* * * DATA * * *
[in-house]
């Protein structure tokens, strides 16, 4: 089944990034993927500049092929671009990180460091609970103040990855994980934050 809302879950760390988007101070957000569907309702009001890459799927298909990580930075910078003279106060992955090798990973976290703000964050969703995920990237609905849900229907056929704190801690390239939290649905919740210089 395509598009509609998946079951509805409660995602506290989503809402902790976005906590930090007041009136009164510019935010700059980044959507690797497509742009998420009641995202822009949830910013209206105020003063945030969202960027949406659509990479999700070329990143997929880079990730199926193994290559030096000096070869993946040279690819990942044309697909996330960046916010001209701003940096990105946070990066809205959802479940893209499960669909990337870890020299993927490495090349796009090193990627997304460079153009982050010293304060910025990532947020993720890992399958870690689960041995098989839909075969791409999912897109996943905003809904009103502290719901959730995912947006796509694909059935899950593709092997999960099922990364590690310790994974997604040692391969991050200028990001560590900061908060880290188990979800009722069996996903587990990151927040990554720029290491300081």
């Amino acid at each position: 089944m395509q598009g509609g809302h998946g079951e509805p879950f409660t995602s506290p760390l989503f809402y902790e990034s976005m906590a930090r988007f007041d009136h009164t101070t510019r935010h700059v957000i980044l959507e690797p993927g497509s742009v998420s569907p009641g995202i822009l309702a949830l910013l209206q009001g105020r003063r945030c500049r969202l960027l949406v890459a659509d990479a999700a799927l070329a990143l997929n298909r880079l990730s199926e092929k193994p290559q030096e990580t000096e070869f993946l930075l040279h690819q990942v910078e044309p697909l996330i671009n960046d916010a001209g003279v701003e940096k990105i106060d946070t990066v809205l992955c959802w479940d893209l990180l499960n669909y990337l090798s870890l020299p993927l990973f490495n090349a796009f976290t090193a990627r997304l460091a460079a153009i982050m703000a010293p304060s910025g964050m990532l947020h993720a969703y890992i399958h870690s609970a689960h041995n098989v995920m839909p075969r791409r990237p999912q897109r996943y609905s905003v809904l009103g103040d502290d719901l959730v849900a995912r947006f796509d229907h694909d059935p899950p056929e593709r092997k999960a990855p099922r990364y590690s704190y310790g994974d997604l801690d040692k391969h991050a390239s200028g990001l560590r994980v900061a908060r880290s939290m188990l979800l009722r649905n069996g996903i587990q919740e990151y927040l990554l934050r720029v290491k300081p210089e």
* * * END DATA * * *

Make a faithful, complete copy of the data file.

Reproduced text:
[in-house]
């Protein structure tokens, strides 16, 4: 089944990034993927500049092929671009990180460091609970103040990855994980934050 809302879950760390988007101070957000569907309702009001890459799927298909990580930075910078003279106060992955090798990973976290703000964050969703995920990237609905849900229907056929704190801690390239939290649905919740210089 395509598009509609998946079951509805409660995602506290989503809402902790976005906590930090007041009136009164510019935010700059980044959507690797497509742009998420009641995202822009949830910013209206105020003063945030969202960027949406659509990479999700070329990143997929880079990730199926193994290559030096000096070869993946040279690819990942044309697909996330960046916010001209701003940096990105946070990066809205959802479940893209499960669909990337870890020299993927490495090349796009090193990627997304460079153009982050010293304060910025990532947020993720890992399958870690689960041995098989839909075969791409999912897109996943905003809904009103502290719901959730995912947006796509694909059935899950593709092997999960099922990364590690310790994974997604040692391969991050200028990001560590900061908060880290188990979800009722069996996903587990990151927040990554720029290491300081």
């Amino acid at each position: 089944m395509q598009g509609g809302h998946g079951e509805p879950f409660t995602s506290p760390l989503f809402y902790e990034s976005m906590a930090r988007f007041d009136h009164t101070t510019r935010h700059v957000i980044l959507e690797p993927g497509s742009v998420s569907p009641g995202i822009l309702a949830l910013l209206q009001g105020r003063r945030c500049r969202l960027l949406v890459a659509d990479a999700a799927l070329a990143l997929n298909r880079l990730s199926e092929k193994p290559q030096e990580t000096e070869f993946l930075l040279h690819q990942v910078e044309p697909l996330i671009n960046d916010a001209g003279v701003e940096k990105i106060d946070t990066v809205l992955c959802w479940d893209l990180l499960n669909y990337l090798s870890l020299p993927l990973f490495n090349a796009f976290t090193a990627r997304l460091a460079a153009i982050m703000a010293p304060s910025g964050m990532l947020h993720a969703y890992i399958h870690s609970a689960h041995n098989v995920m839909p075969r791409r990237p999912q897109r996943y609905s905003v809904l009103g103040d502290d719901l959730v849900a995912r947006f796509d229907h694909d059935p899950p056929e593709r092997k999960a990855p099922r990364y590690s704190y310790g994974d997604l801690d040692k391969h991050a390239s200028g990001l560590r994980v900061a908060r880290s939290m188990l979800l009722r649905n069996g996903i587990q919740e990151y927040l990554l934050r720029v290491k300081p210089e």